The Research

In past posts, my wife Laurie and I have detailed how we “accidentally” found ourselves in a cluttered office on the twelfth floor of the Boston VA hospital. We were in the office of Dr. Margaret Naeser, a research scientist at the VA for the past 36 years, and a faculty member at the Boston University School of Medicine, discussing photobiomodulation (PBM), as a possible treatment for my neuro-cognitive struggles.  She explained her research using PBM on Gulf War Vets with traumatic brain injury and she was interested in trying the same protocol on an ex-football player with possible CTE. To her knowledge it had never been done before.  Neither Laurie nor I had ever heard of PBM, but the leading researcher in the world on CTE, Dr. Ann McKee, had referred us here in response to my desperate plea. We were willing, liked what we learned, and I eventually committed to being part of a research project of one. I tested in to the research (I scored very low on the neuro-cognitive testing, which was both good and bad news) and began the 6-week treatment schedule, traveling to the hospital 3 sessions per week for a 40-minute application of near-infrared light to my head.

During my time at the VA, I interacted with Dr. Naeser and her research team, Paula, who has a Ph.D. in Behavioral Neuroscience from Boston University School of Medicine, and Mike, who has a Ph.D. in Speech and Hearing from Purdue University with an undergraduate degree from MIT in Brain and Cognitive Science. They are experienced researchers with a great deal of credibility. Over the course of the 8 months I was in the study, not only did I eventually verify all that Dr. Naeser told Laurie and I in the beginning, but through my own research I found additional benefits of PBM, documented in the literature, that were remarkable. In my search, I also learned first hand that there is a notable lack of treatment alternatives for what is fast becoming a global epidemic of traumatic brain injury (TBI), and brain disease in general.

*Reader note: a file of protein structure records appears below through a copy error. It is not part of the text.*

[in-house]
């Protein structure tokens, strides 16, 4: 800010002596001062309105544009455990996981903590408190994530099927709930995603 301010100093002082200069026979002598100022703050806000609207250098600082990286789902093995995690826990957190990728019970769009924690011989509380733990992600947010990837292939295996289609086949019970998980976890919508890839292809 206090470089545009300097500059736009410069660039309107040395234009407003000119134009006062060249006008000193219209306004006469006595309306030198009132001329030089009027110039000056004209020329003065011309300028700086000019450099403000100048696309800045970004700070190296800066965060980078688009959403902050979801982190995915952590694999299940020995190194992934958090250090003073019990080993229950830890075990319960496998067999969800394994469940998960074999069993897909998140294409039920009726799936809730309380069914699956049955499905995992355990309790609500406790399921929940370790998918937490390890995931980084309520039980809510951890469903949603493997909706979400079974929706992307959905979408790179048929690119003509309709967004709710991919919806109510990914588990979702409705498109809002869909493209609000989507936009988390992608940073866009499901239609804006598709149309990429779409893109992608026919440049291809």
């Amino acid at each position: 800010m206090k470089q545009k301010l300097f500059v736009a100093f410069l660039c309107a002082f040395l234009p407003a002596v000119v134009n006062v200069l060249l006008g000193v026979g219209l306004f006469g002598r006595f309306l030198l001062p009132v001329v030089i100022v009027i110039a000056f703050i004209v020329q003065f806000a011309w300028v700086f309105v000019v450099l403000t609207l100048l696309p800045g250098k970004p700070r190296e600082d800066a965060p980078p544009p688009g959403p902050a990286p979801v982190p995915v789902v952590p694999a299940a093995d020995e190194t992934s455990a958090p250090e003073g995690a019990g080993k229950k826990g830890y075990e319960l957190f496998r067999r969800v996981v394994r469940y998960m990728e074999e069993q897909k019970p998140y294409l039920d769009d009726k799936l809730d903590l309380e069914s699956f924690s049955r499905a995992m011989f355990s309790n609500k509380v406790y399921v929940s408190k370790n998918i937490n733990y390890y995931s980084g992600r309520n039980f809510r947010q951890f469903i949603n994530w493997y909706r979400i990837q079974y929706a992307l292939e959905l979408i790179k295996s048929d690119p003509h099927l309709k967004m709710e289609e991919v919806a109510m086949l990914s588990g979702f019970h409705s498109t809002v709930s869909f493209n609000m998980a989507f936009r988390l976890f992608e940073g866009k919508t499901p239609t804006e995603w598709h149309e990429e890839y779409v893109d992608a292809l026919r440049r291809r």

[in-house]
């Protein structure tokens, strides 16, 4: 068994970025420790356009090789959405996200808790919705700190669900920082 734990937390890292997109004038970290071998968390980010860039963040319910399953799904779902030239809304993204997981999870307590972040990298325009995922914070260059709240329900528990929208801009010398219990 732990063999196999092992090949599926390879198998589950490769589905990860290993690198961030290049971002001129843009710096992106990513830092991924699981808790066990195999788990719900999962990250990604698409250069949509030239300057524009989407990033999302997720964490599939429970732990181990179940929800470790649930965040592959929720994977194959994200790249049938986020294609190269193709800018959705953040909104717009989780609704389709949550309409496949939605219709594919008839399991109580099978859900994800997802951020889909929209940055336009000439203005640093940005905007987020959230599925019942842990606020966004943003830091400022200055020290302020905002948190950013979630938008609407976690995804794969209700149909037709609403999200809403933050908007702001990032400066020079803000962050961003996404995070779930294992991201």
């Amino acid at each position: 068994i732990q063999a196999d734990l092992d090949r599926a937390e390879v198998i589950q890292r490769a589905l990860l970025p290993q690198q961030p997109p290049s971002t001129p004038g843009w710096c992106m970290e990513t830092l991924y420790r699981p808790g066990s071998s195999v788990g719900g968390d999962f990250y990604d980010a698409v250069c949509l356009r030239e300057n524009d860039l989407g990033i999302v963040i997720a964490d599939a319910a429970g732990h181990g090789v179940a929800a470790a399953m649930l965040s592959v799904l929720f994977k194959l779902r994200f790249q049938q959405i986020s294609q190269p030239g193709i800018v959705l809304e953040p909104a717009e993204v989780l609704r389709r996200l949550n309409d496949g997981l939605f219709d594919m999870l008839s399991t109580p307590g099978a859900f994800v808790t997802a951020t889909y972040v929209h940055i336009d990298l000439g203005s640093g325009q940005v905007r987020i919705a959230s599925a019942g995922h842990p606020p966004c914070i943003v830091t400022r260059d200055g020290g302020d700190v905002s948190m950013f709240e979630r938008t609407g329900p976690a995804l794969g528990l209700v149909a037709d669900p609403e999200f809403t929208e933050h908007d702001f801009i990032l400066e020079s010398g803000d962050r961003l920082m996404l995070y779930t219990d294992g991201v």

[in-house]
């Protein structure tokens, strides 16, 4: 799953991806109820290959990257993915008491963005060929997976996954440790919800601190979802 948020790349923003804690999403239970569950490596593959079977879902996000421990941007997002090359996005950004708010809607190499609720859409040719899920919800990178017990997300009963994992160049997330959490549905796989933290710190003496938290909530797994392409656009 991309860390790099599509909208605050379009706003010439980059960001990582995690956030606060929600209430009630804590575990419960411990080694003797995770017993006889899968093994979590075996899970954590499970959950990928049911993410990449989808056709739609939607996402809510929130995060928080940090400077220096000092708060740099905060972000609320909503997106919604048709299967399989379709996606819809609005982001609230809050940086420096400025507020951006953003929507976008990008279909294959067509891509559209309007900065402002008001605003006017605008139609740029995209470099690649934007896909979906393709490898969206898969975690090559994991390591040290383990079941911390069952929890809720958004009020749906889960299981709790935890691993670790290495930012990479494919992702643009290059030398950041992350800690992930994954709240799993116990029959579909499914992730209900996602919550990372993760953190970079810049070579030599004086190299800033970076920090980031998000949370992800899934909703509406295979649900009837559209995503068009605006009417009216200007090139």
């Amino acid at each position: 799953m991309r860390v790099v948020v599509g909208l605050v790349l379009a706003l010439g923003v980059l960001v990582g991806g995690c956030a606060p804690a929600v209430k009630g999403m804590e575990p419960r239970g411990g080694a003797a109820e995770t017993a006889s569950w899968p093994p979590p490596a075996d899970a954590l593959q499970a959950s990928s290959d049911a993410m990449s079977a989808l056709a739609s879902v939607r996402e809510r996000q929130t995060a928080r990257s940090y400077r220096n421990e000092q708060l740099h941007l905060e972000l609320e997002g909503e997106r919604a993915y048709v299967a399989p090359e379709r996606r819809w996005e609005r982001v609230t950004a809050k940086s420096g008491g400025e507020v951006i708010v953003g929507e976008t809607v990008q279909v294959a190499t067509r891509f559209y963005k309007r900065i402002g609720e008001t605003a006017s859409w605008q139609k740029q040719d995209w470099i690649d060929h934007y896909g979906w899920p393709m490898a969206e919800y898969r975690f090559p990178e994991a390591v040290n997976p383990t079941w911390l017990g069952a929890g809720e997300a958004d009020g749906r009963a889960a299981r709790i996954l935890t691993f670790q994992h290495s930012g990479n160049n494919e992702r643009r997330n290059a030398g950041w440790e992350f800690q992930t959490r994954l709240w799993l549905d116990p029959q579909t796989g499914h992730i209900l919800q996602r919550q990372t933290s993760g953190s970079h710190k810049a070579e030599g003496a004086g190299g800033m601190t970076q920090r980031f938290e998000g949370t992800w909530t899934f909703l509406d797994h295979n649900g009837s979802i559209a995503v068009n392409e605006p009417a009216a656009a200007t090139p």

“Photobiomodulation (PBM) has been shown to stimulate healing, protect tissue from dying, increase mitochondrial function, improve blood flow, and tissue oxygenation. PBM may help reduce swelling, increase antioxidants, decrease inflammation, protect against apoptosis (the death of cells triggered by extracellular signals), and modulate microglial (small cells that have phagocytic or protective actions) activation state.

All these mechanisms of action strongly suggest that PBM delivered to the head is beneficial in cases of both acute and chronic TBI. Many studies in small animal models of acute TBI have found positive effects on neurological function, learning and memory, and reduced inflammation and cell death in the brain. There is evidence that PBM can even help the brain repair itself by stimulating neuron and synaptic regeneration. In healthy human volunteers, PBM has been shown to increase regional cerebral blood flow, tissue oxygenation, and improve memory, mood, and cognitive function. Clinical studies have been conducted in patients suffering from the chronic effects of TBI that showed improvement in executive function, working memory, and sleep. Functional MRI has shown change of activation in brain networks likely to be damaged in TBI, including the default mode network and salience network.” (“Photobiomodulation for Traumatic Brain Injury and Stroke.” MR Hamblin. Journal of Neuroscience Research, 2018).

The benefits of this technology seem to go on and on, and yet so few people have even heard about it. Next post, my results, test by test beginning with the fMRI outcomes.

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